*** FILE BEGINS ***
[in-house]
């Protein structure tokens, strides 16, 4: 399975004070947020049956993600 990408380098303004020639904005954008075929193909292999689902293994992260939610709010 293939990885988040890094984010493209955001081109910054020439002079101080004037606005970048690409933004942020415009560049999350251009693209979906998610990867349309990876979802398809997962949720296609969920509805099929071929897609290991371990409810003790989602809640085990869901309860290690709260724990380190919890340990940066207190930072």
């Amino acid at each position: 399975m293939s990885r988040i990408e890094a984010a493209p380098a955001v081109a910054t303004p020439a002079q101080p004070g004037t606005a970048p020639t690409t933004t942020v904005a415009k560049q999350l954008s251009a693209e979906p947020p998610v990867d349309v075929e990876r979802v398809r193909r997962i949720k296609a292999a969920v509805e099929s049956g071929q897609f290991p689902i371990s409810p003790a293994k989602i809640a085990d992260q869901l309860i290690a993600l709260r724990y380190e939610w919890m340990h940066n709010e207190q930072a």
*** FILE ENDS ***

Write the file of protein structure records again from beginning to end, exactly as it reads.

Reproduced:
[in-house]
């Protein structure tokens, strides 16, 4: 399975004070947020049956993600 990408380098303004020639904005954008075929193909292999689902293994992260939610709010 293939990885988040890094984010493209955001081109910054020439002079101080004037606005970048690409933004942020415009560049999350251009693209979906998610990867349309990876979802398809997962949720296609969920509805099929071929897609290991371990409810003790989602809640085990869901309860290690709260724990380190919890340990940066207190930072």
């Amino acid at each position: 399975m293939s990885r988040i990408e890094a984010a493209p380098a955001v081109a910054t303004p020439a002079q101080p004070g004037t606005a970048p020639t690409t933004t942020v904005a415009k560049q999350l954008s251009a693209e979906p947020p998610v990867d349309v075929e990876r979802v398809r193909r997962i949720k296609a292999a969920v509805e099929s049956g071929q897609f290991p689902i371990s409810p003790a293994k989602i809640a085990d992260q869901l309860i290690a993600l709260r724990y380190e939610w919890m340990h940066n709010e207190q930072a």